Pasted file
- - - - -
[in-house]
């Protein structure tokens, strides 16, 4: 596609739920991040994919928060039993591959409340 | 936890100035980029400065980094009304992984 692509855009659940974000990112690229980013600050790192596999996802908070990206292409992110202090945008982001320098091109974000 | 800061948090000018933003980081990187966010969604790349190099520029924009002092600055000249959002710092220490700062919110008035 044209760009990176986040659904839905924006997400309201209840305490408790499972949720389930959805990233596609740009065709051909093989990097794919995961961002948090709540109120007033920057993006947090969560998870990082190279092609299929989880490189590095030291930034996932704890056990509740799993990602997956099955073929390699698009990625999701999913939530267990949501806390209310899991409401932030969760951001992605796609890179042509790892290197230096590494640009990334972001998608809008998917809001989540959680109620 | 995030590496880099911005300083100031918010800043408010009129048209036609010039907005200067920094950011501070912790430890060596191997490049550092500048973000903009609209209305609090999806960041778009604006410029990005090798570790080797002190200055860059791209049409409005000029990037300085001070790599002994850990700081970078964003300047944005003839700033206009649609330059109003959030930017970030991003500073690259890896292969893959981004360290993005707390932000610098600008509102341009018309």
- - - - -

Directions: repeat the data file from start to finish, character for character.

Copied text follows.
[in-house]
């Protein structure tokens, strides 16, 4: 596609739920991040994919928060039993591959409340 | 936890100035980029400065980094009304992984 692509855009659940974000990112690229980013600050790192596999996802908070990206292409992110202090945008982001320098091109974000 | 800061948090000018933003980081990187966010969604790349190099520029924009002092600055000249959002710092220490700062919110008035 044209760009990176986040659904839905924006997400309201209840305490408790499972949720389930959805990233596609740009065709051909093989990097794919995961961002948090709540109120007033920057993006947090969560998870990082190279092609299929989880490189590095030291930034996932704890056990509740799993990602997956099955073929390699698009990625999701999913939530267990949501806390209310899991409401932030969760951001992605796609890179042509790892290197230096590494640009990334972001998608809008998917809001989540959680109620 | 995030590496880099911005300083100031918010800043408010009129048209036609010039907005200067920094950011501070912790430890060596191997490049550092500048973000903009609209209305609090999806960041778009604006410029990005090798570790080797002190200055860059791209049409409005000029990037300085001070790599002994850990700081970078964003300047944005003839700033206009649609330059109003959030930017970030991003500073690259890896292969893959981004360290993005707390932000610098600008509102341009018309």